Strong feelings, so long as they are not framed as insults toward other students, are a healthy reaction to many types of content and they don't need to be swept under the rug. In fact, cultivating a classroom where students feel safe enough to be vulnerable with their emotions is a wonderful thing. 

If possible, stay as calm and compassionate as possible, creating space for your students to work through strong emotional responses. You can always allow them to leave the room for a few moments if they become overwhelmed, or to seek the support of your school's guidance counselor. 

Encourage Different Forms of Reflection 

Sometimes verbal discussion of sensitive topics can be overwhelming for students.  Before, during, or after the actual discussion, encourage your students to reflect on the topic in different ways. For instance, ask them to journal on an open-ended question pertaining to the topic or have them ask anonymous questions ahead of time so you can get a sense of what they already do or do not know about a subject. 

Assigning student journaling

Always Error to the Side of Human Rights, Diversity, and Inclusion

This is arguably the most important one. While it's obviously key to look out for all of your students and acknowledge that each is entitled to their own opinion, human rights are not debatable. James Baldwin famously said, "We can disagree and still love each other unless your disagreement is rooted in my oppression and denial of my humanity and right to exist."

To that point, racism, intolerance, or bigotry of any kind, however subtle, should never be tolerated in your classroom, and the protection of your most marginalized and vulnerable of your student body should be paramount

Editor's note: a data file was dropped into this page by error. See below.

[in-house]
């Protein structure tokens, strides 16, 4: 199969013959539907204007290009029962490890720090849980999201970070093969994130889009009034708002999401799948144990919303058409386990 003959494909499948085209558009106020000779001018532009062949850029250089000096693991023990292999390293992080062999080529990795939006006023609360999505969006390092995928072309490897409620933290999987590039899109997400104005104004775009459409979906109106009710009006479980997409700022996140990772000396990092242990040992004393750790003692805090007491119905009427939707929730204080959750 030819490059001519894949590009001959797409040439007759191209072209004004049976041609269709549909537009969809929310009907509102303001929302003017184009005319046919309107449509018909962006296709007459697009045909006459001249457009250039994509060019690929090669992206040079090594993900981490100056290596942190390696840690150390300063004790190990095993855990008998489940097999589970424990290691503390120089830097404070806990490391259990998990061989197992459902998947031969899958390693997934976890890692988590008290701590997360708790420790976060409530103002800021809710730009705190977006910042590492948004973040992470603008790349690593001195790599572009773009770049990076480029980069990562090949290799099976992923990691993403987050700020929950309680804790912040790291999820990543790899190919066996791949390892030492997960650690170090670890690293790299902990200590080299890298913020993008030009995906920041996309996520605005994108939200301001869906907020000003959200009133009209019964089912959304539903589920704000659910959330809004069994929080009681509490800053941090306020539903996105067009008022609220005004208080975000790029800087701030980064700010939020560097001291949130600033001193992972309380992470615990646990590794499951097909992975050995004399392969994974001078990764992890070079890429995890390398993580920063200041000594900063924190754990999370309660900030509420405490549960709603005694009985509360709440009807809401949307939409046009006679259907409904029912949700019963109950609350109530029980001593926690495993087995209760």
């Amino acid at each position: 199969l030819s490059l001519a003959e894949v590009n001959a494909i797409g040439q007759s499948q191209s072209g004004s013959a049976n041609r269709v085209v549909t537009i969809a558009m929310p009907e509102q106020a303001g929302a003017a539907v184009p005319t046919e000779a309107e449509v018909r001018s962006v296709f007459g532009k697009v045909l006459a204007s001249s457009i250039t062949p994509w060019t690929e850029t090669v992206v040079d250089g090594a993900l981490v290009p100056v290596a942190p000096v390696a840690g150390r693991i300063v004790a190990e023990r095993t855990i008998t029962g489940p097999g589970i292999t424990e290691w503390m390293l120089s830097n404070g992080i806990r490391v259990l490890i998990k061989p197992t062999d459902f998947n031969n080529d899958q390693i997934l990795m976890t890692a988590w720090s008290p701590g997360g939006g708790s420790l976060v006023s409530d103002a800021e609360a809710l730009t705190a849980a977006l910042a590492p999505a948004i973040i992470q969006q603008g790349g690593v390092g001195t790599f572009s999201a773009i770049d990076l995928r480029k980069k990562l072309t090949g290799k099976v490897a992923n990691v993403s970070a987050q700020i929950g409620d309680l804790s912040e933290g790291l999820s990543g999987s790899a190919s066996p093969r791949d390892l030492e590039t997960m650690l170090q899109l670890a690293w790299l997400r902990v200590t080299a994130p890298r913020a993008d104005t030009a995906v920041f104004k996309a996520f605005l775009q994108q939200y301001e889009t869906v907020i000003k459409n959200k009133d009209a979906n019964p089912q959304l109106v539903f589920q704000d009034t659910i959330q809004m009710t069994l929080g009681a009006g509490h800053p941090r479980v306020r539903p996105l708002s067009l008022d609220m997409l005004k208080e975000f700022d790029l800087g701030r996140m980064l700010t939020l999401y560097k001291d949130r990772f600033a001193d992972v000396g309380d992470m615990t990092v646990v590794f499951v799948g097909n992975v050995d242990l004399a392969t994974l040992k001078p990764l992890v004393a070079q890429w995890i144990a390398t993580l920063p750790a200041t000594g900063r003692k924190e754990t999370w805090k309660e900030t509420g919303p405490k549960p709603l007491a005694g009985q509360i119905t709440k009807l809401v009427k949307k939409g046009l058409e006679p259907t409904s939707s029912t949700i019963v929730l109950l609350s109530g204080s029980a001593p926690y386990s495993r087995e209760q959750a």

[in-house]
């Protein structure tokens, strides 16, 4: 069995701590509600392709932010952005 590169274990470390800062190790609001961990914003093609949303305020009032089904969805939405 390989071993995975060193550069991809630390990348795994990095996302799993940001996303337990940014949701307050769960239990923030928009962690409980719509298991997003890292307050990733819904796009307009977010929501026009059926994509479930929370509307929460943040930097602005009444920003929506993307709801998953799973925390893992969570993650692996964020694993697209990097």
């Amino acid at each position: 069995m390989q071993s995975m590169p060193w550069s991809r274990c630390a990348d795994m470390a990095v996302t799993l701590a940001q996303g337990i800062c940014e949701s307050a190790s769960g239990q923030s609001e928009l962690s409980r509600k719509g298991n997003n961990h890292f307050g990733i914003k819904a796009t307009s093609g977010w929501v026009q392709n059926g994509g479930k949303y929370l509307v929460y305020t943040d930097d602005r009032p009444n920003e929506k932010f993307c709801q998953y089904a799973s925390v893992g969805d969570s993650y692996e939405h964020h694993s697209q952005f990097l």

diversity and inclusion in the classroom

Your students will likely come from a diverse background with different intersections of privilege or lack thereof, and it's your job as an educator to make sure that students' fundamental human rights are honored and protected. 

It's also worthwhile to note that while addressing human rights issues, feeling a little uncomfortable can be good and productive. When exploring issues of marginality and oppression, students may be pushed beyond their comfort zone, and this is part of the learning process. 

For more resources on this topic, please be encouraged to peruse our educator resources for teaching about racism and social justice, which contain many tips for fostering an actively anti-racist classroom and teaching about sensitive subjects related to race and identity.

Wrap Up The Discussion as Neatly as Possible

Try to leave a few minutes at the end of class to recap and regroup so that no one leaves the classroom particularly heated as the bell rings. Encourage further reading and reflection, and commend your students for productive, respectful discussion. 

Time permitting, you can ask some open-ended questions (or assign them as homework) about what your students learned, what questions they still have, etc. 

Foster Long-Term Empathy and Open-Mindedness

Really, the key to meaningful discussions about sensitive topics lies in encouraging empathy and open-mindedness all of the time. The more you normalize the integration and discussion of potentially sensitive topics with compassion and respect, the more your students will be able to rise to the occasion.